The charitable deduction for conservation easements promises a conservation benefit, lasting forever. Millions of acres have been protected by deductible conservation easements. On average over $1.5 billion are claimed in easement contributions each year, not including corporate contributions. The deduction, however, has serious problems. As use of the incentive has grown, doubts about the public benefit conveyed by conservation easements and significant enforcement difficulties have led to increased scrutiny of land trusts and to a growing chorus of calls for reform of the tax benefit and state laws governing easements. This Essay argues that it is because the tax incentive was born as an exception to the normal charitable deduction rules that many of the problems have resulted. In order to make the deduction fit within the charitable contribution framework, three special rules were enacted: that there be a qualified donee, a conservation purpose, and perpetuity. Although each requirement was intended to protect the promise of conservation, each requirement fails. This largely is because the charitable deduction framework does not contemplate an ongoing enforcement role for the IRS to police contribution use or donee effectiveness, either at the level of the charitable deduction or at the level of tax exemption. These design flaws have thus led the way to a retinue of wide-ranging reform proposals. The Essay suggests that the proven challenges of using the charitable deduction for partial interest conservation contributions warrant a comprehensive reform – either through elimination of the tax incentive, or conversion to a tax credit.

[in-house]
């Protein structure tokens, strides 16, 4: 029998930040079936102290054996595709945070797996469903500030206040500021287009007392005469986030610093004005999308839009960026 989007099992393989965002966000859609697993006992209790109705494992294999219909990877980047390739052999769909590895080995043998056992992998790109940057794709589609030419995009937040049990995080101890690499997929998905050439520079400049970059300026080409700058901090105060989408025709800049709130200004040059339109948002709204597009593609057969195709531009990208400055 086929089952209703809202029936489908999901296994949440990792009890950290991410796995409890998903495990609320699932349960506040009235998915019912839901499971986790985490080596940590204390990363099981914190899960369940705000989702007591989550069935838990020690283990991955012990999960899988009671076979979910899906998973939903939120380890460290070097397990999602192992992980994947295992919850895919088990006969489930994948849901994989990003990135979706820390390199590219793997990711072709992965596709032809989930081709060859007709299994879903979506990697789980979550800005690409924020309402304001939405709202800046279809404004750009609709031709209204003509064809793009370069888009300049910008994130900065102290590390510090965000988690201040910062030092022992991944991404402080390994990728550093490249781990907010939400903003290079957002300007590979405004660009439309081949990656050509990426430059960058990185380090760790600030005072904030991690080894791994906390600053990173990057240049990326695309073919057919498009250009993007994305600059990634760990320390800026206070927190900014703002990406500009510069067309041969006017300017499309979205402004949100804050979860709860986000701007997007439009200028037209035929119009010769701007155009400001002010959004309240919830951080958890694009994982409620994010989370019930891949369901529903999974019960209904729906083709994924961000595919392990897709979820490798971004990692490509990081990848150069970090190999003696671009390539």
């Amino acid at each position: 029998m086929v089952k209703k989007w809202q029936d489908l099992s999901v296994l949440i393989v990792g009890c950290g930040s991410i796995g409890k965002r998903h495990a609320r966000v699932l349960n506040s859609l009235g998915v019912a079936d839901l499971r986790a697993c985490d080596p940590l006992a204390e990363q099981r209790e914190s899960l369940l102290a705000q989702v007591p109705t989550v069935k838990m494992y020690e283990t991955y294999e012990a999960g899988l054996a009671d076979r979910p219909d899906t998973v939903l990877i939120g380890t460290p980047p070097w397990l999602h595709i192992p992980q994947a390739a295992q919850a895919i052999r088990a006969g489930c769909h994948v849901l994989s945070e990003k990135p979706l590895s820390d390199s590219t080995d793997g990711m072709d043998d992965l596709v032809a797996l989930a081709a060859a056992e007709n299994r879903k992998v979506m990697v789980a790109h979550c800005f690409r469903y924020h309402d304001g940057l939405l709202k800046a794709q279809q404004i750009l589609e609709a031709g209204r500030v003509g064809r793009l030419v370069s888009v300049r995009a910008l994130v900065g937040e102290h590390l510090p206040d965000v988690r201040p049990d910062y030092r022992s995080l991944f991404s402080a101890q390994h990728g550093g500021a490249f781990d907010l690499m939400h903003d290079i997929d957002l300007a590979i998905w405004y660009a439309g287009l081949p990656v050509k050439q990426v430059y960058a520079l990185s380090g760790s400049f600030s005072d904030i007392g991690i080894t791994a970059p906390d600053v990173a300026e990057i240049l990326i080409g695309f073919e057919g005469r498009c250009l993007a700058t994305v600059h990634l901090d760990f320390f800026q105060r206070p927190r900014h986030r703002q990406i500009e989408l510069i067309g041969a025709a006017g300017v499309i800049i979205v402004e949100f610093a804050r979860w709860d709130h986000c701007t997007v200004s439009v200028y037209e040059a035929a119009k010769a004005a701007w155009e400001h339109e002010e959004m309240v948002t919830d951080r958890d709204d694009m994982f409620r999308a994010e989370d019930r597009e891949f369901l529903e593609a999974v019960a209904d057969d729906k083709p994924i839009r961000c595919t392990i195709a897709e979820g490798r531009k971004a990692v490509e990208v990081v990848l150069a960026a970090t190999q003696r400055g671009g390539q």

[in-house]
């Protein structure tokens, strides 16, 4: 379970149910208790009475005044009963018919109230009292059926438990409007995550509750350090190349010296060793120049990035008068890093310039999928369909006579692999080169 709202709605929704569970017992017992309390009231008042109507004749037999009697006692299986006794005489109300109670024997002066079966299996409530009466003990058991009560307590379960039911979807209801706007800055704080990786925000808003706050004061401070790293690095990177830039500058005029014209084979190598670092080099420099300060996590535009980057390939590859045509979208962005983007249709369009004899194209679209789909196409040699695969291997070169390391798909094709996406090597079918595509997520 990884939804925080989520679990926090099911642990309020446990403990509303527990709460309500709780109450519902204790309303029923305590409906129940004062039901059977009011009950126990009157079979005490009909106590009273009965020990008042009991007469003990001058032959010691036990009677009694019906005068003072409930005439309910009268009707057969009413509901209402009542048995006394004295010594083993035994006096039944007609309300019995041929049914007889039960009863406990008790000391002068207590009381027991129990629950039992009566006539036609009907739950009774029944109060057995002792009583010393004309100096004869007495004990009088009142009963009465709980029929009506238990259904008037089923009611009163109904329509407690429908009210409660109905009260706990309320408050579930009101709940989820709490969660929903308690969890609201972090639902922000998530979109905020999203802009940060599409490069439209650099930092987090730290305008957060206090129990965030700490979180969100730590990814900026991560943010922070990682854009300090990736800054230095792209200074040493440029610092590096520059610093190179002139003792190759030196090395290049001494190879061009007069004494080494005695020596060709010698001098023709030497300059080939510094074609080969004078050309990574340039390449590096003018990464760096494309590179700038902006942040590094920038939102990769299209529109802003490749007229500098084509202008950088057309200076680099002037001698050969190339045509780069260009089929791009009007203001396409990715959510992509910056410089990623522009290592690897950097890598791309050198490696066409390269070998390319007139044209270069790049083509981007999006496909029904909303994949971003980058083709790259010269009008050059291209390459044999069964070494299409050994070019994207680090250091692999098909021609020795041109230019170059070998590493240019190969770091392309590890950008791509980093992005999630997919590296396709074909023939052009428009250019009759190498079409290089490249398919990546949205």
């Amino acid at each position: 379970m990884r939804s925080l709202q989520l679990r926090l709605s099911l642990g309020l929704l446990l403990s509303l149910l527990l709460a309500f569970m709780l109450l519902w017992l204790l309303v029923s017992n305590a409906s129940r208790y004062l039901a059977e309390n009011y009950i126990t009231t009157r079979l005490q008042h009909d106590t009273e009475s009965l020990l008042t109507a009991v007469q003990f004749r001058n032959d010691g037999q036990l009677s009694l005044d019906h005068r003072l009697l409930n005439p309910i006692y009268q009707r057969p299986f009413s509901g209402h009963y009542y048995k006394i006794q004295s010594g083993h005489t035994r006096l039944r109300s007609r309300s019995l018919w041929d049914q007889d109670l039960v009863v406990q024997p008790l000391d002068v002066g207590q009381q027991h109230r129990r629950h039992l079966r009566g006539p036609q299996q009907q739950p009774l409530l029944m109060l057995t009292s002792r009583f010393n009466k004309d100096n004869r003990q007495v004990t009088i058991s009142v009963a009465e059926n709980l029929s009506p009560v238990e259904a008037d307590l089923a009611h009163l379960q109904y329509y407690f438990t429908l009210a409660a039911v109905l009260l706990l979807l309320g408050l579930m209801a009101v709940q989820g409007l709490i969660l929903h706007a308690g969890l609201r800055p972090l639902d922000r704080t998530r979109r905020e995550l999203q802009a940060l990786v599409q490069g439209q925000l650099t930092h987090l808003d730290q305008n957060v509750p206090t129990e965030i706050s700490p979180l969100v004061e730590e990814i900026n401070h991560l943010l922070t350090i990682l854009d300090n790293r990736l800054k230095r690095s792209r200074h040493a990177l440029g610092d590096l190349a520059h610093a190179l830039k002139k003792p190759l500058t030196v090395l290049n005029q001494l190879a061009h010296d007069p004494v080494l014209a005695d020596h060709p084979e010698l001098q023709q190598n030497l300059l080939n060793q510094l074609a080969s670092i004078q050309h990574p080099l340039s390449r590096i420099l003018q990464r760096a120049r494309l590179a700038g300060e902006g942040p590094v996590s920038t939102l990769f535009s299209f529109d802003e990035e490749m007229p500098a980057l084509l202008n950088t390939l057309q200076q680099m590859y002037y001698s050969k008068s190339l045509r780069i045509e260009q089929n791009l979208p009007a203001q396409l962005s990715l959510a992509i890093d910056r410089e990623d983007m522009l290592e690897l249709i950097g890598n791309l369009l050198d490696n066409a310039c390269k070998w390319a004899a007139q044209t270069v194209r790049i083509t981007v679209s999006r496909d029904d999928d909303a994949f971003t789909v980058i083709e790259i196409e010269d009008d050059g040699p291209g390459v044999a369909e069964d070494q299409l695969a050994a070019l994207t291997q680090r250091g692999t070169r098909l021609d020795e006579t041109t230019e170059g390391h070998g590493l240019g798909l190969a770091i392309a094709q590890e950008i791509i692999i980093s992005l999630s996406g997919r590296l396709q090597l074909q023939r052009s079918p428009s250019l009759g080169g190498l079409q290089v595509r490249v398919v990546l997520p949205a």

Roger Colinvaux, Conservation Easements: Design Flaws, Enforcement Challenges, and Reform, 2013 UTAH L. REV. 755 (2013).